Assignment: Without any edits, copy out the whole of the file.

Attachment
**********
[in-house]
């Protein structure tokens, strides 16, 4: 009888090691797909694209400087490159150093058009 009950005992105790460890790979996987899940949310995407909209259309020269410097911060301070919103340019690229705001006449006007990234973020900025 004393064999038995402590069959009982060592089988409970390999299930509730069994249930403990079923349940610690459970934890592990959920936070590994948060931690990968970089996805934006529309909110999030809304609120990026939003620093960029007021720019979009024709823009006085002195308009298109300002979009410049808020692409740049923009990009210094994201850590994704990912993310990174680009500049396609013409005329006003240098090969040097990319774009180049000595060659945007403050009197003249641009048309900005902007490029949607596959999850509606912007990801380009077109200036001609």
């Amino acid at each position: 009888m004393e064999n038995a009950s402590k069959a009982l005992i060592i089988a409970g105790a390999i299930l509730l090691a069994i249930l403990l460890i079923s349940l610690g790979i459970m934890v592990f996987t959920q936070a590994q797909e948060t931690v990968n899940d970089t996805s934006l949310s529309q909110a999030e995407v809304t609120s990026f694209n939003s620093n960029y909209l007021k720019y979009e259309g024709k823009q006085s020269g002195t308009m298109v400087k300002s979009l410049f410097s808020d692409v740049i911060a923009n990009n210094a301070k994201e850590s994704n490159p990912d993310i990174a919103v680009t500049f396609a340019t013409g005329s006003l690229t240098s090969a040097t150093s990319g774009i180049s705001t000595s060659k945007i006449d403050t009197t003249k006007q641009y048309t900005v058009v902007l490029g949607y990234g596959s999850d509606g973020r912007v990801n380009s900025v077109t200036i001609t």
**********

[in-house]
């Protein structure tokens, strides 16, 4: 009888090691797909694209400087490159150093058009 009950005992105790460890790979996987899940949310995407909209259309020269410097911060301070919103340019690229705001006449006007990234973020900025 004393064999038995402590069959009982060592089988409970390999299930509730069994249930403990079923349940610690459970934890592990959920936070590994948060931690990968970089996805934006529309909110999030809304609120990026939003620093960029007021720019979009024709823009006085002195308009298109300002979009410049808020692409740049923009990009210094994201850590994704990912993310990174680009500049396609013409005329006003240098090969040097990319774009180049000595060659945007403050009197003249641009048309900005902007490029949607596959999850509606912007990801380009077109200036001609």
């Amino acid at each position: 009888m004393e064999n038995a009950s402590k069959a009982l005992i060592i089988a409970g105790a390999i299930l509730l090691a069994i249930l403990l460890i079923s349940l610690g790979i459970m934890v592990f996987t959920q936070a590994q797909e948060t931690v990968n899940d970089t996805s934006l949310s529309q909110a999030e995407v809304t609120s990026f694209n939003s620093n960029y909209l007021k720019y979009e259309g024709k823009q006085s020269g002195t308009m298109v400087k300002s979009l410049f410097s808020d692409v740049i911060a923009n990009n210094a301070k994201e850590s994704n490159p990912d993310i990174a919103v680009t500049f396609a340019t013409g005329s006003l690229t240098s090969a040097t150093s990319g774009i180049s705001t000595s060659k945007i006449d403050t009197t003249k006007q641009y048309t900005v058009v902007l490029g949607y990234g596959s999850d509606g973020r912007v990801n380009s900025v077109t200036i001609t």